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Recalled at-home devices top ECRI's annual hazards list

por John R. Fischer, Senior Reporter | January 27, 2023
Risk Management
Lack of communication to patients about at-home medical devices that have been recalled makes this the number one risk on ECRI's annual Top 10 Health Technology Hazards report.
Patients rarely receive recall notices about at-home medical devices, continuing to use them without realizing the potential harm they pose. Even when they do, they are often unsure if they should continue using these solutions.

This is because device manufacturers and providers do not proactively contact patients about homecare device recalls, leading patients to learn about them long after they are implemented, and potentially from unreliable sources.

This communication gap gives "recalled at-home devices" the dubious distinction of ranking number one in ECRI’s annual list of Top 10 Health Technology Hazards.

“Even if patients do receive notifications, the language may be jargon-heavy and perplexing, and patients may have difficulty determining whether their device is affected or what to do about it,” said Dr. Marcus Schabacker, president and CEO of ECRI, in a statement. "Without clear, understandable information about a product recall, patients cannot accurately assess the health risks and may harm themselves by continuing to use an unsafe device, or by inappropriately stopping use of a device."

In June 2021, a recall was initiated for 5.5 million continuous positive airway pressure (CPAP) and bilevel positive airway pressure (BiPAP) machines from Philips. The recall was attributed to the discovery that polyurethane foam in the machines could degrade, releasing small carcinogenic particles that can enter the airways.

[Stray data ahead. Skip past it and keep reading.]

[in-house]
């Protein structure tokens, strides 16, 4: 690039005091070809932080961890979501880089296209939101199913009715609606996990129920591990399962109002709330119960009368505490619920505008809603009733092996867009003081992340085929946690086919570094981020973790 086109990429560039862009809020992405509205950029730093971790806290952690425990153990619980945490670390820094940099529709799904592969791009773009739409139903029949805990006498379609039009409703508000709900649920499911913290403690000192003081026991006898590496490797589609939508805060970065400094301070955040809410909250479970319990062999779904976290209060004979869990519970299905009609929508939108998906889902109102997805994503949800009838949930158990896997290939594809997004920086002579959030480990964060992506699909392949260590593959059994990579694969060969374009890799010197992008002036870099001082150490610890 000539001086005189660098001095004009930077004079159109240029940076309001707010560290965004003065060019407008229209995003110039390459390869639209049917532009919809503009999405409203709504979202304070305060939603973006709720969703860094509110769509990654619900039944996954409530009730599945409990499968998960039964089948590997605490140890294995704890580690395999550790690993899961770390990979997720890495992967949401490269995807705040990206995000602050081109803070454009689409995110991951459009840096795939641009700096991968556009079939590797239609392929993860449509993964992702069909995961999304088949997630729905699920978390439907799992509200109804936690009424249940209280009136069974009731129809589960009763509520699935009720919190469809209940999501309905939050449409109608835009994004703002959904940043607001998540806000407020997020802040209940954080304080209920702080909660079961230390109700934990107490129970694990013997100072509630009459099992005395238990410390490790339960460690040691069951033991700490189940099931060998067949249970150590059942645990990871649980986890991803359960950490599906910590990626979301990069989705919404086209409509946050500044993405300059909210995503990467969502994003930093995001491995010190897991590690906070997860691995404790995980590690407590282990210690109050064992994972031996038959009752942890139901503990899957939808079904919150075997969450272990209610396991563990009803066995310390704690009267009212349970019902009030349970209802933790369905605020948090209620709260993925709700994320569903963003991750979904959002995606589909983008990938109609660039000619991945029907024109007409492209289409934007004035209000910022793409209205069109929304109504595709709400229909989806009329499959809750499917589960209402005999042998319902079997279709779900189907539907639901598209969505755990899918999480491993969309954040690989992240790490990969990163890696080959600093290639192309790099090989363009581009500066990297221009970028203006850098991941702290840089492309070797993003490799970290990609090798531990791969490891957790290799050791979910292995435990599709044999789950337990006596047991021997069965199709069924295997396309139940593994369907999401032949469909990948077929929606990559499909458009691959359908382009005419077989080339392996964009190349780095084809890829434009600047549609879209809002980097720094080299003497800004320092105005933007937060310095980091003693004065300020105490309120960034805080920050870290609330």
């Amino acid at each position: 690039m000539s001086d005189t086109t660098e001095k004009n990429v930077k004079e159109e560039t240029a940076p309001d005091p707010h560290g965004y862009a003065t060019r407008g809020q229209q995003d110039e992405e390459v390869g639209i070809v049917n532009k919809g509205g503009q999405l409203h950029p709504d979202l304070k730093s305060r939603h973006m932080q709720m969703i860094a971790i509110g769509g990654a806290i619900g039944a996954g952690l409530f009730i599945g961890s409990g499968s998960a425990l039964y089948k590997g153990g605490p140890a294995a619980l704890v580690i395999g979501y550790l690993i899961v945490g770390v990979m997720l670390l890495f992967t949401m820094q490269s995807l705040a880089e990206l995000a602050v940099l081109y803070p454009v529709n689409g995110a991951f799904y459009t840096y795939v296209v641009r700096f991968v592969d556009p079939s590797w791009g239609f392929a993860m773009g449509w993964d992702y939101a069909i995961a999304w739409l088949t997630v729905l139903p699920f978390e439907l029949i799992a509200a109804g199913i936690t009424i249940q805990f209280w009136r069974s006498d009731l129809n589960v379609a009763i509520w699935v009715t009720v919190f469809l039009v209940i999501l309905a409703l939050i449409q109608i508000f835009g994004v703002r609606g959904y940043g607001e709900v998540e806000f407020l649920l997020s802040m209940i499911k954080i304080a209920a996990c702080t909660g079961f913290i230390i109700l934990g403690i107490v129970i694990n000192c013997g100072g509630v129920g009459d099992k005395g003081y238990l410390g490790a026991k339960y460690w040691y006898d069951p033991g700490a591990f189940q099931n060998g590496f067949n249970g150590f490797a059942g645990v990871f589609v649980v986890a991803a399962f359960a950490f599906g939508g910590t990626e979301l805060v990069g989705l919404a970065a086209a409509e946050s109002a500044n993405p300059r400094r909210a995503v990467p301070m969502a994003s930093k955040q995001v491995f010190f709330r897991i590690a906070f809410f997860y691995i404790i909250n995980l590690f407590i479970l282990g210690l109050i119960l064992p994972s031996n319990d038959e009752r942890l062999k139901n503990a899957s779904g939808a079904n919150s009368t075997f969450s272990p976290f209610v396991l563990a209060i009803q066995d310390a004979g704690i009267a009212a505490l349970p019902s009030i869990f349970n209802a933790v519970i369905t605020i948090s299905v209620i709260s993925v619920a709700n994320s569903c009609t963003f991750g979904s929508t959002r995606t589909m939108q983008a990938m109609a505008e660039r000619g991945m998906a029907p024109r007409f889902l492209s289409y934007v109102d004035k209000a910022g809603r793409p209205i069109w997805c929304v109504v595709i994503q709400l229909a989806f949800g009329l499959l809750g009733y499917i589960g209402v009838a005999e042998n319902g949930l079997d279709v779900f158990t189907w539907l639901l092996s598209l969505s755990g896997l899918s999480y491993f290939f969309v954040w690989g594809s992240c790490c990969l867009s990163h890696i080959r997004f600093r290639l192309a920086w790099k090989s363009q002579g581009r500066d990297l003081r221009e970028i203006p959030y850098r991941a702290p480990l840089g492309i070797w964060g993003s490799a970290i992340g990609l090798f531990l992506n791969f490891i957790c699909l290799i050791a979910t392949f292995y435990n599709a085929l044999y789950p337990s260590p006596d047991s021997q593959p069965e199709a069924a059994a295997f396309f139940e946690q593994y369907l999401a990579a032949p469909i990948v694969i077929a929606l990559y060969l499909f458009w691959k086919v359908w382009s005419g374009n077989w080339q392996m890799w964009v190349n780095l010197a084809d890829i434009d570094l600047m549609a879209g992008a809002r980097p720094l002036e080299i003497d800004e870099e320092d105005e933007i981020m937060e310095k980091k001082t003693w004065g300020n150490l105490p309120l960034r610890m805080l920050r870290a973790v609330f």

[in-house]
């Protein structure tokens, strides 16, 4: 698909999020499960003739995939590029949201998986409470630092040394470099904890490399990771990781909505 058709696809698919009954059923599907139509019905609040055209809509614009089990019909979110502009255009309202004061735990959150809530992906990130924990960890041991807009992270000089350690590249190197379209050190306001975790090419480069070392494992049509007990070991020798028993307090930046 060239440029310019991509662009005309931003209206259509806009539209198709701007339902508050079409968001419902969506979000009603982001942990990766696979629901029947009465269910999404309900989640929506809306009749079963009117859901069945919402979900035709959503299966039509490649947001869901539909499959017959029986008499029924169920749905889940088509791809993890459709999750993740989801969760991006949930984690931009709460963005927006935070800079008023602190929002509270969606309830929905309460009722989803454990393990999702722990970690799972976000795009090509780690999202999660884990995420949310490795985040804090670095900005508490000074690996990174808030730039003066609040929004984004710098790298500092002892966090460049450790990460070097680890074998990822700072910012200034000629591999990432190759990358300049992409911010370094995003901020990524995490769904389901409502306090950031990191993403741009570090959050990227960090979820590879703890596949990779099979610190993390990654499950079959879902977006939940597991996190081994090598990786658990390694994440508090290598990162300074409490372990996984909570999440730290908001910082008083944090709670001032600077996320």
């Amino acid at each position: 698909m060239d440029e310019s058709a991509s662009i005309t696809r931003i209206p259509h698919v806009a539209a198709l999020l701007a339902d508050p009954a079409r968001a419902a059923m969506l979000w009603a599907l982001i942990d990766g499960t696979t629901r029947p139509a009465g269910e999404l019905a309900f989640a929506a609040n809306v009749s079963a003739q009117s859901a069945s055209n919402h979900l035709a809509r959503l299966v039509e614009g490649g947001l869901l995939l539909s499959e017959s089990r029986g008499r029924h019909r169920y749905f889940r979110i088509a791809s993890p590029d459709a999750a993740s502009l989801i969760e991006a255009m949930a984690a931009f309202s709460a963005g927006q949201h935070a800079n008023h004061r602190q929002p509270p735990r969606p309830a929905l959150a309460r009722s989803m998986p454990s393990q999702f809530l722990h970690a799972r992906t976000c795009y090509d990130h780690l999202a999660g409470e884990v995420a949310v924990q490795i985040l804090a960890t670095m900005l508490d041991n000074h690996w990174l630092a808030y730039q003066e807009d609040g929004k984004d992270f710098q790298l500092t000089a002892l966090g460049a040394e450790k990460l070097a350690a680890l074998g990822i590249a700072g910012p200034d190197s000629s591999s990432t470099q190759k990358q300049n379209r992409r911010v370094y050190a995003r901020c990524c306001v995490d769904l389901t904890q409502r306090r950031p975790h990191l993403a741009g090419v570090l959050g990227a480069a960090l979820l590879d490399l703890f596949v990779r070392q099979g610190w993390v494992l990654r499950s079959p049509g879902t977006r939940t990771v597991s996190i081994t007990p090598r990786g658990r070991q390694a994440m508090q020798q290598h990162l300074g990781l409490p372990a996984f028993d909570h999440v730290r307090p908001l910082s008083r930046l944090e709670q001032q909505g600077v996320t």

Some patients went several months before knowing about it, and were confused by the technical language in the recall notice on whether they should continue using their devices and how to address the issue.

Other hazards on the ECRI list include:

  • Growing number of defective single-use medical devices
  • Medication errors from inappropriate use of automated dispensing cabinet overrides
  • Death from undetected venous needle dislodgement or access-bloodline separation during hemodialysis
  • Care disruptions from failure to manage cybersecurity risks in cloud-based clinical systems
  • Fatal air emboli from IV solution bags, because of inflatable pressure infusers
  • Cross-contamination from confusion surrounding ventilator cleaning, disinfection requirements
  • Burns from common misconceptions about electrosurgery
  • Cognitive overload, missed critical events due to overuse of cardiac telemetry
  • Risk recurrence due to underreporting of device-related issues

An independent nonprofit focused on medical technology safety, ECRI’s biomedical engineers, clinicians and healthcare management compiled the list using information from incident investigations, reporting databases, and independent medical device testing.

The report includes detailed steps to proactively prevent adverse incidents resulting from these hazards. For addressing the gaps in recalling at-home devices, ECRI encourages manufacturers to develop easy-to-follow device registration instructions, write simply-worded recall notices, maintain up-to-date databases on device distribution, and designate staff to ensure that recalls reach home users.

“All stakeholders — patients, healthcare providers, and manufacturers — have a role to play in building a recall process that meets the needs of home users,” it said in the report.

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